Kipchoge targets sub-2 hour marathon in Vienna

Eliud Kipchoge (AFP)
Eliud Kipchoge (AFP)

The Kenyan world record holder will attempt the unprecedented feat in the Prater park in the Austrian capital on October 12, with an eight-day window to October 20 in case of bad weather.

"This is a golden chance for me to make history and show the world that no human is limited," said Kipchoge.

The effort will be run in 9.6km laps of the park's dead-straight Hauptallee tree-lined avenue. Kipchoge will change direction on a roundabout at each end.

In his previous attempt at running the first-ever sub-two-hour marathon on the Monza Formula One racetrack in Italy in 2017, Kipchoge completed the 42.2km distance in 2:00:25.

The in-form marathon great is preparing for his new record attempt at his Kaptagat training camp in Kenya, 2 400m above sea level.

"Vienna has a fast and flat course, nicely protected by trees," the 34-year-old said.

Since Monza, Kipchoge set the official world record of 2:01:39 at the 2018 Berlin Marathon.

His last outing was at the 2019 London Marathon in April, which he won in 2:02:37 - the second-fastest time ever recorded in an official race.

"This gives me further belief that I can break two hours," he said, given that he went into Monza with a personal best of 2:03:05.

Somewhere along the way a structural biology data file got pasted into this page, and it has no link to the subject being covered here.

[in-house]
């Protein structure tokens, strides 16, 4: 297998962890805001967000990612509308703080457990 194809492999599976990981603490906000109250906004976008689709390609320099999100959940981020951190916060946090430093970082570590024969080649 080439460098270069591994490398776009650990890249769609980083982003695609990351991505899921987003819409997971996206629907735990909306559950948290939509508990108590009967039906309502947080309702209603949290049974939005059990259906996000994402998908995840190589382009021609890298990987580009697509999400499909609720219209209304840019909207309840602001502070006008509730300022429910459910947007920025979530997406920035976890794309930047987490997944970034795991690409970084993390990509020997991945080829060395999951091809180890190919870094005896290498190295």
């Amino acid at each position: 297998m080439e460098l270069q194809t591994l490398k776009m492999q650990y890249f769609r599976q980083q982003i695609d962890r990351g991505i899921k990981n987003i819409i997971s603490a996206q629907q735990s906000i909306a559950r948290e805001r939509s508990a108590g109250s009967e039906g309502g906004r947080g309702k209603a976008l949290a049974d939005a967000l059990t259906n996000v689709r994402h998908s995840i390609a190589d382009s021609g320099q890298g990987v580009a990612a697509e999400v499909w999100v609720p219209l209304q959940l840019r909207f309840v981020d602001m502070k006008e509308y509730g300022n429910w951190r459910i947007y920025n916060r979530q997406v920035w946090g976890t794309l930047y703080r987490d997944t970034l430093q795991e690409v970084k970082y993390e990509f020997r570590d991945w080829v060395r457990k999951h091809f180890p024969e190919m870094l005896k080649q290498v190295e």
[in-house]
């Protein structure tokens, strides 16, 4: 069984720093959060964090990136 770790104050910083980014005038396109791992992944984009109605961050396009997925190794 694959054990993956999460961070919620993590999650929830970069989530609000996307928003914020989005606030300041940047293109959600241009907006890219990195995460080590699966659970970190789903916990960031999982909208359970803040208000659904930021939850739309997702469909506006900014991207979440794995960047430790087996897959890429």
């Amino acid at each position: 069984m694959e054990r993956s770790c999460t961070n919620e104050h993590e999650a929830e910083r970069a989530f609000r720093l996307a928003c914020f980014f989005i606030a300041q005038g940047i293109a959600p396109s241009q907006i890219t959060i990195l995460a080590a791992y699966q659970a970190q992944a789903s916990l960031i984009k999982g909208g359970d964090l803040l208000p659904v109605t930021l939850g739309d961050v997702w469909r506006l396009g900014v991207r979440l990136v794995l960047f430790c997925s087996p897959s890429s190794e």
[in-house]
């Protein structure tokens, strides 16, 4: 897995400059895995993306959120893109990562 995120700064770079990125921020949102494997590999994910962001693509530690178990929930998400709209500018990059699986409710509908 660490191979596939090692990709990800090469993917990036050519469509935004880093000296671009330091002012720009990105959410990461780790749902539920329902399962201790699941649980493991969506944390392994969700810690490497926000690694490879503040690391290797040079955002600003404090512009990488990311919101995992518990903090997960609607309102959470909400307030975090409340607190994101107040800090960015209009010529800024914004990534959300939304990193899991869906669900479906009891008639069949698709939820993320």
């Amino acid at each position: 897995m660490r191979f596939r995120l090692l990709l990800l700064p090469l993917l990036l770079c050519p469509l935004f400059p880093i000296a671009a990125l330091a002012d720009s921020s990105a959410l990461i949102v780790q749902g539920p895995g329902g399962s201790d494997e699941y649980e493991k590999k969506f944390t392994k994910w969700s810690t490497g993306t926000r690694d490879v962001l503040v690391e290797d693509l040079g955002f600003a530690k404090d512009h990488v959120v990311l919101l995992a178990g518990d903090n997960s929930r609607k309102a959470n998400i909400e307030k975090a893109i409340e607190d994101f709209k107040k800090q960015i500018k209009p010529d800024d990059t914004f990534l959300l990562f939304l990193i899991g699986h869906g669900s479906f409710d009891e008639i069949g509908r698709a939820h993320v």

The Olympic champion is skipping the biennial 2019 World Athletics Championships in Doha from September 27-October 6 to concentrate on the record attempt.

Vienna was chosen after meeting particular criteria, as Kipchoge looks to shave off a second per mile from his 2:00:25 Monza landmark.

They included a fast, flat and straight track; fresh air due to the horse chestnut trees; wide, traffic-free and illuminated roads with space for spectators; optimum performance weather conditions in October, and a one-hour time difference from Kipchoge's training camp.

The course is 165m above sea level, while the Vienna average weather conditions are 10 degrees Celsius, with six days of rain in the month.

The attempt will be run in the early morning, to match Kipchoge's training patterns.

As at Monza, pacemakers will be rotated in and out - one of the factors that would prevent the feat of human achievement from being an official world record sanctioned by the International Association of Athletics Federations.

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